Happy new year! It’s that time again, when everyone with a blog does a wrap up of the previous year. Here’s my look-back.
Many of you follow along with the “+/-30% per quarter wider-market breadth indicator”. Which is too much of a mouthful, so I’ve humbly named it after myself instead. I wanted to provide an update since I’ve been tracking it for awhile.
The premise is this: breadth from the wider universe of stocks (aka the Russell 3000) can give some indication about the market health as a whole, and can be used to time the purchase/sale of the SPY ETF.
The actual details on how this works were discussed exhaustively with this series of blog posts. If you’d like to feel exhausted too, please give them a read.
First off, here’s a comparison graph of buying and selling SPY using the indicator (no commissions deducted) vs buying and holding SPY, over the period 1/1/2000 through 12/31/2016:
As you can see, the indicator avoided the serious crash of 2008. It also made the bear market of 2000 less sucky. It also kept us out of the market during 2015, which was tumultuous. Equity doubled and drawdowns were much less.
|max 30qtr DD||max B&H DD|
How did 2016 look? The indicator didn’t suck, but we missed out on some gains. Does that bother me? No, not so much. It’s not going to out-perform buy and hold every single year. Here’s a graph of just 2016:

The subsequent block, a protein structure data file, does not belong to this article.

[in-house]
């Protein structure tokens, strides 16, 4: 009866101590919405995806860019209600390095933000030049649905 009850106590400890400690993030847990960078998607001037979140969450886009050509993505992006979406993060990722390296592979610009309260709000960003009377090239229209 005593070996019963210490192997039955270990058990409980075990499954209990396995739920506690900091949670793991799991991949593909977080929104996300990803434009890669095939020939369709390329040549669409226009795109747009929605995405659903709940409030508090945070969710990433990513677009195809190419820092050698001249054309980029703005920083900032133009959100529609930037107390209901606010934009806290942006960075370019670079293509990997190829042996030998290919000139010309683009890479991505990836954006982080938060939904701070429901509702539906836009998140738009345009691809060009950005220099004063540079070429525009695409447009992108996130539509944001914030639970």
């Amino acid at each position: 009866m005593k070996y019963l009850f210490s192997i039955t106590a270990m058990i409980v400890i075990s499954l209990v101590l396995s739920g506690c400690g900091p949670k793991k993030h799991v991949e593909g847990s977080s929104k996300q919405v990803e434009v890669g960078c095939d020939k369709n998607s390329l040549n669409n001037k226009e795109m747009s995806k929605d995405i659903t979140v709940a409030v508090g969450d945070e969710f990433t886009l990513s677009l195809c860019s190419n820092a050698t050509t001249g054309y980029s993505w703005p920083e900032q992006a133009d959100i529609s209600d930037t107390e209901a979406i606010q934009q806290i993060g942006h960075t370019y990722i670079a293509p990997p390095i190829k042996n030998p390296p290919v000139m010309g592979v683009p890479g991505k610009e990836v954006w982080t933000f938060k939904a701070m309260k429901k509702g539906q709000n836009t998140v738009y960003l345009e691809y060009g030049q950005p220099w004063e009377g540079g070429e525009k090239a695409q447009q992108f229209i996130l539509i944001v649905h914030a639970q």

Below is a graph of the drawdowns for 2016. Obviously, buy-and-hold took a serious hit at the beginning of 2016. The maximum drawdown was -9.15% vs -3.37% for the breadth-indicator system.
Since the maximum drawdown using the system is 2.8 times less than buy and hold over the long term (and very close to that, 2.7x, during 2016), you could make the argument that leveraging your account 2.8 times would give you superior returns with the same risk as buy and hold. This wouldn’t have made up the difference between the two systems in 2016, but over the long term it’s something to consider.
Here’s another, somewhat weird graph to get your head around, so let me explain it. I’ve taken the data from 2000, and (starting at 2001), looked back over a year. I’ve calculated the maximum drawdown that happened during that one year period, and compared the breadth system to buy and hold. I then showing a rolling maxDD for the year prior.
What does this do? It shows you the drawdown you’d experience if you started investing at various points over the last 17 years. Some years, buy and hold has less of a 1-year drawdown than the breadth system.
Some years – indeed, much of the time – B&H shows a rolling 1-year gain/loss % greater than the breadth system. The breadth system however shines whenever a bear market shows up:
I will continue tracking this indicator for a long time to come, because a) it’s a long-term indicator and b) I think it has value, even though 2016 didn’t outperform.